While a computer crime such as child pornography is not your typical crime involving numerous eyewitnesses, there may still be witnesses that need to be interviewed in the case. Ruling in or out this possibility early on in the case is important. As previously discussed, if these witness interviews could be considered Hogan evidence, then you may be able to get the case dismissed before indictment. Even if this is not possible, it is important to identify your witnesses and lock them into a statement now.
You would be amazed how relationships change as the case lingers on for what could be years. Thus, one cannot assume that the witness that is on your side today will be on your side tomorrow. While you may not want to call a hostile witness at trial, you will at least want to make sure they the State cannot call these people. Keep in mind that in New Jersey (and some other jurisdictions) you only have to turn over this information if you plan to use it. Thus, if the State doesn’t indicate that they have an intention to call this person as a witness and you don’t either, the State may not need to be given a copy. Of course, the local court rules and the cases interpreting them should be consulted on this topic.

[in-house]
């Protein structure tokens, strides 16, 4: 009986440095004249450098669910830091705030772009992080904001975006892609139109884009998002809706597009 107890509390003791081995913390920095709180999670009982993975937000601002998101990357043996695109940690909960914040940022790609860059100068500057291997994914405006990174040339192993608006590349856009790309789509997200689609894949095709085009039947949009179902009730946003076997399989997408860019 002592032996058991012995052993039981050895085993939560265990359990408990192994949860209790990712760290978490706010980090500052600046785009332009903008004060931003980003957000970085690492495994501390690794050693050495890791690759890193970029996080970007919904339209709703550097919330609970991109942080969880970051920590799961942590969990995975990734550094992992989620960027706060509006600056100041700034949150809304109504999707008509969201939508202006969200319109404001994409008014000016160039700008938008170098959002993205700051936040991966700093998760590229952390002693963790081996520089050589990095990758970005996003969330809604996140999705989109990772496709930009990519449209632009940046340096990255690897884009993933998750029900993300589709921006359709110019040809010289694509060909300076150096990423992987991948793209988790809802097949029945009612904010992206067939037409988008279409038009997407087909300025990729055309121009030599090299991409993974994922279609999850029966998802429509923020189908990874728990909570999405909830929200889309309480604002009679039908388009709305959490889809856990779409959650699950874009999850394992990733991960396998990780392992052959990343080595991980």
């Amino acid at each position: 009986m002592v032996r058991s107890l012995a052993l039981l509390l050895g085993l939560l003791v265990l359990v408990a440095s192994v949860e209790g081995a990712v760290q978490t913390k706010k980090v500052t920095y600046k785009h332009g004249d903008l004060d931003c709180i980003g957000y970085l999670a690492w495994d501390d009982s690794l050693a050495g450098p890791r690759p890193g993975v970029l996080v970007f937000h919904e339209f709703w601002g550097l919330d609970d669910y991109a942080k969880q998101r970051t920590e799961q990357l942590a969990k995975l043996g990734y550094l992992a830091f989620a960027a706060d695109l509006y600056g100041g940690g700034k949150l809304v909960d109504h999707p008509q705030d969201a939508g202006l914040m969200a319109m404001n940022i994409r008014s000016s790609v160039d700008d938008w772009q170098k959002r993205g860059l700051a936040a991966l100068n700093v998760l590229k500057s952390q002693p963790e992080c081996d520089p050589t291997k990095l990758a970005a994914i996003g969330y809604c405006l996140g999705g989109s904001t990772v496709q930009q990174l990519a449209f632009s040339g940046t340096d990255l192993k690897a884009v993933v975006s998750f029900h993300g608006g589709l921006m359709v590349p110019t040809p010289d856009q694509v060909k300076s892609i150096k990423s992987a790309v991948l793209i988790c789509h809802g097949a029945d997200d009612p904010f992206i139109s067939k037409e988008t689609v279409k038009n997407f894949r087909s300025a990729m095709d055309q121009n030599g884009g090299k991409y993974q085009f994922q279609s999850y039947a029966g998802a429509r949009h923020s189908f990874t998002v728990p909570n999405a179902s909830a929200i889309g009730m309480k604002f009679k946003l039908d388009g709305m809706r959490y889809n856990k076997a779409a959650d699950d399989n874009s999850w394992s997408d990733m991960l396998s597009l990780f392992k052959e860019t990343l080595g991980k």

Witnesses to child pornography cases may be rare, but two groups of people jump right out: people that live with the defendant and anyone else that handled the computer at one point. This often includes family members and sometimes co-workers. In other cases, it could be the seller of the computer or the person repairing same. Of course, you are not going to get to interview the police officer. The defendant’s use of the computer, the problems with same and the use of the computer by others will be all important topics of the interview.